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Brain. 2011 Mar;134(Pt 3):769-82. doi: 10.1093/brain/awr005.

Dissociations between behavioural and functional magnetic resonance imaging-based evaluations of cognitive function after brain injury.

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Department of Neuroscience, Weill Cornell Graduate School of Medical Sciences, 1300 York Avenue, NY 10021, USA.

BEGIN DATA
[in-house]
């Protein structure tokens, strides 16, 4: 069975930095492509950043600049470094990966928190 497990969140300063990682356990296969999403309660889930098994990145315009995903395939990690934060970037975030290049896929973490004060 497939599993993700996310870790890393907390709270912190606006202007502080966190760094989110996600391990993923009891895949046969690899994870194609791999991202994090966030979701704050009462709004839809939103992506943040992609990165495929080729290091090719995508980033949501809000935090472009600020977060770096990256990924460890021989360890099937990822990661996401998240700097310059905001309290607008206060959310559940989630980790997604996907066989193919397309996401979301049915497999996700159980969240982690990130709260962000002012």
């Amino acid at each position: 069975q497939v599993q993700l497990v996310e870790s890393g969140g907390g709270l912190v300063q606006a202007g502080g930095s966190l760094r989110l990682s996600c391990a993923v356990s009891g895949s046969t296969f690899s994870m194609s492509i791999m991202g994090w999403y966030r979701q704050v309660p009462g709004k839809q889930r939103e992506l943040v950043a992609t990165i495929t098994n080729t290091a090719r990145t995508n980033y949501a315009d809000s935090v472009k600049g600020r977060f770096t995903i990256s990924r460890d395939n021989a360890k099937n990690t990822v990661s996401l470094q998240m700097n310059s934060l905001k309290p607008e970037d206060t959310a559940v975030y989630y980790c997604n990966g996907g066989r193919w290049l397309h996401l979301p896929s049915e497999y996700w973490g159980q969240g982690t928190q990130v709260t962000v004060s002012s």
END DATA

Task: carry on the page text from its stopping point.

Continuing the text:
Functional neuroimaging methods hold promise for the identification of cognitive function and communication capacity in some severely brain-injured patients who may not retain sufficient motor function to demonstrate their abilities. We studied seven severely brain-injured patients and a control group of 14 subjects using a novel hierarchical functional magnetic resonance imaging assessment utilizing mental imagery responses. Whereas the control group showed consistent and accurate (for communication) blood-oxygen-level-dependent responses without exception, the brain-injured subjects showed a wide variation in the correlation of blood-oxygen-level-dependent responses and overt behavioural responses. Specifically, the brain-injured subjects dissociated bedside and functional magnetic resonance imaging-based command following and communication capabilities. These observations reveal significant challenges in developing validated functional magnetic resonance imaging-based methods for clinical use and raise interesting questions about underlying brain function assayed using these methods in brain-injured subjects.

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